By contrast, Gen. Muntu is currently playing any other public role, since he was not re-elected to the East African Legislative Assembly (EALA). Therefore, he is likely to have more time, than any other leader who has expressed in interest in the FDC top job, to play that role.

Both leading opposition politicians would then have distinguish themselves in those respective roles, while also showing us how different their leadership styles and capabilities are from those of Dr Besigye. Then in the run-up to 2016, then can all stand for the opportunity to become party flag bearer to face President Museveni or any other candidate NRM offers.

Having shown as what they can do, the opposition leaders can take off their gloves and more during the campaigns. At least they would have done Ugandans the great service of having their aspirants for the national presidency exhibit their leadership capabilities for all to see.

Leave a comment

Posted by on September 17, 2012 in Politics


Africa and social media; a continent reshaping its story using new media tools

On March 10, a grenade blast in the Kenyan capital Nairobi resulted in the death of six people and injuries to another 63. Although there was only one blast in Nairobi and nowhere else across the East African country, the global pioneer of 24-hour news television, Cable News Network (CNN), broadcast to its global audience a news report with a graphic headline titled “Violence in Kenya” (Kimutai 2012).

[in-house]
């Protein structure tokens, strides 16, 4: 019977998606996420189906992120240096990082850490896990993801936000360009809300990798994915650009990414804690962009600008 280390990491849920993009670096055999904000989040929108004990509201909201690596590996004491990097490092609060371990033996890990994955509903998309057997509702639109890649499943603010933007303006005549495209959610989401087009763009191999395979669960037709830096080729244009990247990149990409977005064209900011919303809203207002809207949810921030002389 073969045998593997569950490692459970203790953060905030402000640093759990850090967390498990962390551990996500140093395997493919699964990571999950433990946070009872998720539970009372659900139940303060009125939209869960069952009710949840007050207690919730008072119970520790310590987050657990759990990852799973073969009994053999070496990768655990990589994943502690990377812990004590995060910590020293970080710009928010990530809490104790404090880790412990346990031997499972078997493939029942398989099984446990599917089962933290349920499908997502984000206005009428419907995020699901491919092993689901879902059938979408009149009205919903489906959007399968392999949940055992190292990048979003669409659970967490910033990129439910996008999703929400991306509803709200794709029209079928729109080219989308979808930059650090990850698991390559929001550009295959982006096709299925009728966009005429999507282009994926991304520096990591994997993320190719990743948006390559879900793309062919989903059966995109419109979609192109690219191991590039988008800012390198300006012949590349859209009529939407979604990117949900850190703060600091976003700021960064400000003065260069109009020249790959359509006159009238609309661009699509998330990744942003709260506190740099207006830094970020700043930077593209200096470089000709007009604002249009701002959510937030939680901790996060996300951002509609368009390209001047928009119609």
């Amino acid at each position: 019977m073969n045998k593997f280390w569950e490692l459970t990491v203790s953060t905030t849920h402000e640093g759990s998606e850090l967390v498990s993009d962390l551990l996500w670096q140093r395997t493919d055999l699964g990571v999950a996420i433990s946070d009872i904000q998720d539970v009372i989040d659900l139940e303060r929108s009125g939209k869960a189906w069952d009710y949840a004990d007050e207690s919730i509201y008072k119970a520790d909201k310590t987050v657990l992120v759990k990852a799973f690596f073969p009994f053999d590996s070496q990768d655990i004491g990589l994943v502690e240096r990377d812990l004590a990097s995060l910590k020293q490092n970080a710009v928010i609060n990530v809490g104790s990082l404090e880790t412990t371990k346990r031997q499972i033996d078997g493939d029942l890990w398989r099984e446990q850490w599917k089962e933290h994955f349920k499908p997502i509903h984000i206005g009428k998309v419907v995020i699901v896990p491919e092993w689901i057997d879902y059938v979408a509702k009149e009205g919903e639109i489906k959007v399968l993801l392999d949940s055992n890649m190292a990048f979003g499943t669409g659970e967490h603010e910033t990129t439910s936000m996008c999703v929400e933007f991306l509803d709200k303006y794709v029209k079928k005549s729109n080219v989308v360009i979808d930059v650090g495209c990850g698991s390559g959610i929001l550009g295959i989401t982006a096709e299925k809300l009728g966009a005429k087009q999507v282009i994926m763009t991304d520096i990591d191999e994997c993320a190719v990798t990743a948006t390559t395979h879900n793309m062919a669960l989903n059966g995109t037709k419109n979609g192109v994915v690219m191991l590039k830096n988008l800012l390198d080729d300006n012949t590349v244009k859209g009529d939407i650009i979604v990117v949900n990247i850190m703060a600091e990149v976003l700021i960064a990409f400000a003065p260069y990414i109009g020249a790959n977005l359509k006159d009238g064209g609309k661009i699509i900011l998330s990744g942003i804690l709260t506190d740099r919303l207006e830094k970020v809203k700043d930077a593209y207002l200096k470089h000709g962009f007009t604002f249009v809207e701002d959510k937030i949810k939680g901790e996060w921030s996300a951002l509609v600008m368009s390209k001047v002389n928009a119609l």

A screen grab of the CNN broadcast that offended Kenyans. PHOTO by Larry Madowo

Since the 2008 post-election violence in Kenya that claimed 1,000 lives and displaced some 600,000 others from their homes (Shiundu 2012), Kenyans are overly sensitive about the way their country is portrayed to the rest of the word. Part of the reason for that edgy attitude is the fact that reports of the post-election violence affected the tourism sector, which had been the East African biggest economy’s largest foreign exchange earner until it was overtaken by agricultural produce in the aftermath of the post-election violence.

Shortly after the broadcast, Kenyans took to the social networking site Twitter and, under the hashtags #SomeonetellCNN and #CNNApologise, criticised the American broadcaster for what many described as a misleading report that depicted the whole of the entire East African country as having been engulfed by some kind of anarchy. A Kenyan using the twitter handle @Willem316 tweeted,

It is extremely irresponsible for CNN to paint Kenya as a nation in chaos while we are victims of terror. #SomeoneTellCNN

Many of the Kenyans protesting the coverage demanded for an apology. With the online pressure growing, the CNN correspondent in Kenya, David McKenzie, apologised for the misrepresentation and added that CNN would pull the video that had incensed Kenyans off its website (Kabweza, 2012). In two tweets, McKenzie said,

A screenshot of David McKenzie’s tweets. IMAGE by Larry Madowo